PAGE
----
470 KB
February 10, 2017 10/02/17
Building on excellence: How to make a great schooling system even better (2010) 2010 Annual conference paper. This paper challenges the validity of government claims about low achievement and inequity, and suggests that the government goal that all students be able to experience success at Level 2 NCEA, while a laudable aspiration, is not achievable in a low-trust environment where teachers and schools are facing cuts across a whole range of support services, in tandem with a burgeoning workload.
The paper then tackles the vital question of what is needed, and what is not needed, if secondary schools are to make significant improvements to levels of student achievement in New Zealand.
231 KB
January 20, 2017 20/01/17
Charter schools (2013) 2013 Annual conference paper. Charter schools, as enabled by Act Party and National Party amendments to the Education Act, will be fully taxpayer funded private schools to be operated by private sponsors, with limited protections for students, little or no representation by parents, and little oversight to ensure taxpayer funds are spent appropriately.
469 KB
July 12, 2017 12/07/17
Charter schools: an update (2015) 2015 Annual conference paper. This paper examines the extent of the failure of the charter school experiment to provide an improved alternative to the public education system in New Zealand.
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July 12, 2017 12/07/17
Class size – The struggle continues (2011) 2011 Annual conference paper. This paper considers the work undertaken to date, the progress that has been made and the future direction for work on achieving class size limits. It seeks confirmation that members continue to feel deeply about the issue of class size. The Association has pursued an interest in class size issues for a long time. This paper picks up the trail from the outcome of the 1998 claim around class size.
183 KB
January 24, 2017 24/01/17
Connected secondary schools (2009) 2009 Annual conference paper. In 2007, PPTA annual conference discussed a paper that presented a vision for what secondary education should look like in the future. The paper set down a number of principles that would be essential for an effective 21st century education system. The list included the statement that schools of the future will need to be “connected institutions” in “cooperative relationships with regional and national networks of schools… and tertiary institutions/workplaces”. It added: “the capacity of teachers to work effectively across a number of institutions, either virtually or actually will be strengthened”.1 This paper considers what needs to change to make this hope a reality.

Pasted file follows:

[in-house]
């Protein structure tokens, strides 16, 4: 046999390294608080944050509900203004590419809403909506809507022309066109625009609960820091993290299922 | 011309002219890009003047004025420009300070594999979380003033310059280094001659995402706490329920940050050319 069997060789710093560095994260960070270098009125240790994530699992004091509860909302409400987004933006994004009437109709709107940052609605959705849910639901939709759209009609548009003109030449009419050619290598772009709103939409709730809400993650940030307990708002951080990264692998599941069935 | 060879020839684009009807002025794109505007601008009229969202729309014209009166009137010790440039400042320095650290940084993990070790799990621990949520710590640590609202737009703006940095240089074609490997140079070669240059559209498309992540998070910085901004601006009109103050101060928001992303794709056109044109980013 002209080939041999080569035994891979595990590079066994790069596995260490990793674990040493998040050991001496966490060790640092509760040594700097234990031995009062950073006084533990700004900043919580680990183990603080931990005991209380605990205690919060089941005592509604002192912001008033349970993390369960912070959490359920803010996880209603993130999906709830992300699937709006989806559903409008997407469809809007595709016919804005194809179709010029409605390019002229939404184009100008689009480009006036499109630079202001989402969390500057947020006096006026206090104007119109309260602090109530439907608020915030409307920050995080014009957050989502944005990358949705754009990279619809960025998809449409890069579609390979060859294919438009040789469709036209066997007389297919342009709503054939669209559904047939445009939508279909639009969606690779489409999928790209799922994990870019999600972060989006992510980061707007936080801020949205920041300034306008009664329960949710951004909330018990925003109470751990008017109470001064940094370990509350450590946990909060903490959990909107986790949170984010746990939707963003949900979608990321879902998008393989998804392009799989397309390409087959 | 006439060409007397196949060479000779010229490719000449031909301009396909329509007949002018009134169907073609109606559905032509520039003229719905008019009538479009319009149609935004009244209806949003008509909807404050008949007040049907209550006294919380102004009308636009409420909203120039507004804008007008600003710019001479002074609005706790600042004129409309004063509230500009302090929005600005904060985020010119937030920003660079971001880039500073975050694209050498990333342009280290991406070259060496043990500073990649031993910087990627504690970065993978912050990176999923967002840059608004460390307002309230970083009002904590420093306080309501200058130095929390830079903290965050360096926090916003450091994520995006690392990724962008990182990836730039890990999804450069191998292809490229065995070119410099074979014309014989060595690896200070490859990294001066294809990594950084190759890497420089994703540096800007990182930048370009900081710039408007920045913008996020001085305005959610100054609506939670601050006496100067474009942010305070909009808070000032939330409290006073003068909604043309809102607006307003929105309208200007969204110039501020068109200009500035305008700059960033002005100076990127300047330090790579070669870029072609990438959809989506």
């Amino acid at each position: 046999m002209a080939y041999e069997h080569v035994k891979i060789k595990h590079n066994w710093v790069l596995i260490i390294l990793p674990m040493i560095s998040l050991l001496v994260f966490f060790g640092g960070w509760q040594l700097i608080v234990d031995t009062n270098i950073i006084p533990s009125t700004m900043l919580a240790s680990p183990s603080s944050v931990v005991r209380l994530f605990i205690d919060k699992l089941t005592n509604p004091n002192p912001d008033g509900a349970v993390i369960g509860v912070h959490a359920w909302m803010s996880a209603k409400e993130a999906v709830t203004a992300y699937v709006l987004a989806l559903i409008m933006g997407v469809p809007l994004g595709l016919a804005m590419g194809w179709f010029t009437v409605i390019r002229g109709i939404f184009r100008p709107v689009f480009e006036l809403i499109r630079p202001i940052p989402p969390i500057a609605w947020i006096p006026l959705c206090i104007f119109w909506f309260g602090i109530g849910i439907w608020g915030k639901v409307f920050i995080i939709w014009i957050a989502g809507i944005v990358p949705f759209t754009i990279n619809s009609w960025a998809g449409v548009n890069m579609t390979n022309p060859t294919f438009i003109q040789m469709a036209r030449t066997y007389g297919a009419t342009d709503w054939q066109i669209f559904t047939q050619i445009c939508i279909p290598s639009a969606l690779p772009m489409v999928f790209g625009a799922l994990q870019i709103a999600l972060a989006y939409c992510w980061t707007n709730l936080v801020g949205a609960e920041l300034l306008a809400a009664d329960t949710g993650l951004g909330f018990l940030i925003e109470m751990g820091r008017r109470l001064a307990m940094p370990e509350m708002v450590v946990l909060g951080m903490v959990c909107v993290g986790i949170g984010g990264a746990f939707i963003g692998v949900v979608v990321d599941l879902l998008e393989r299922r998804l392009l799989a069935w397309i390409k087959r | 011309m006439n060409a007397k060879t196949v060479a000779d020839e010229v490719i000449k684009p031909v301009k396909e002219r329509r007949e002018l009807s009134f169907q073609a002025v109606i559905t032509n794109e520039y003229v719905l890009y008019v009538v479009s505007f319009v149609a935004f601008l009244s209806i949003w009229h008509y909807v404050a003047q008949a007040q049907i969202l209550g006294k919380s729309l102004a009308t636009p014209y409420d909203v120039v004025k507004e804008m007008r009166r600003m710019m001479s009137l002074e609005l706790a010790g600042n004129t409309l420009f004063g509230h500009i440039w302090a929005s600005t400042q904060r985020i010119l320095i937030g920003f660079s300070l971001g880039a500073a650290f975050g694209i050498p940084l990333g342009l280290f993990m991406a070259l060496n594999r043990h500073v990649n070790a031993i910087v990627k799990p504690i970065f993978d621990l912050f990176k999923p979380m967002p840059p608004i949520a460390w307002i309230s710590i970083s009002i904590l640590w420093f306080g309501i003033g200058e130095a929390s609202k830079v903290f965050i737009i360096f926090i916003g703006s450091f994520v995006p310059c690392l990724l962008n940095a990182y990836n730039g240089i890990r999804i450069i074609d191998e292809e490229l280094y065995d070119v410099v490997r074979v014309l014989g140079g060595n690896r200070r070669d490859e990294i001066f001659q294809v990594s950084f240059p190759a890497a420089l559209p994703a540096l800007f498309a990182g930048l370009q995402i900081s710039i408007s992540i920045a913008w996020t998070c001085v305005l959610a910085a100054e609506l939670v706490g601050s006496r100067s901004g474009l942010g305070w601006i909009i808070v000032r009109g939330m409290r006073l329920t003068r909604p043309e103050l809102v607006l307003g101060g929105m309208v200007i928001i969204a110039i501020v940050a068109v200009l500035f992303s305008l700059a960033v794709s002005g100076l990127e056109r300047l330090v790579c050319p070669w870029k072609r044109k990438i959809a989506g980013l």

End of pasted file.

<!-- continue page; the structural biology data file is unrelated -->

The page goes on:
355 KB
January 19, 2017 19/01/17
Demolition or restoration — The election and our fight for the Teachers Council (2014) 2014 Annual conference paper. This paper examines further courses of action PPTA could take to influence the shape of the Education Amendment Bill (no. 2) that aims to
replace the Teachers Council with a government appointed body. The paper seeks to build on the influence PPTA members have already had on
the bill at the select committee stage and explores the implications of various General Election results.
392 KB
April 10, 2017 10/04/17
Disruptive anti-social behaviour in secondary schools (2008) A paper to the 2008 PPTA Annual Conference from the Hutt Valley Region
The Hutt Valley region presents this paper to National Conference 2008 to draw attention to the increasing incidence (see appendix) of disruptive, anti-social behaviour in New Zealand secondary schools and the need to address this trend through a changed staffing formula.
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January 19, 2017 19/01/17
Draft Principles for Partnerships between secondary schools and initial teacher education (2016) 2016 Annual conference paper. This paper responds to the call by annual conference 2015 for a working party to be convened to develop a code of practice for managing partnerships between schools and initial teacher education providers. The working party, consisting of PPTA members and initial teacher educators, is recommending a set of principles for partnerships rather than a code of practice. There are four principles, followed by detail about how they should be applied.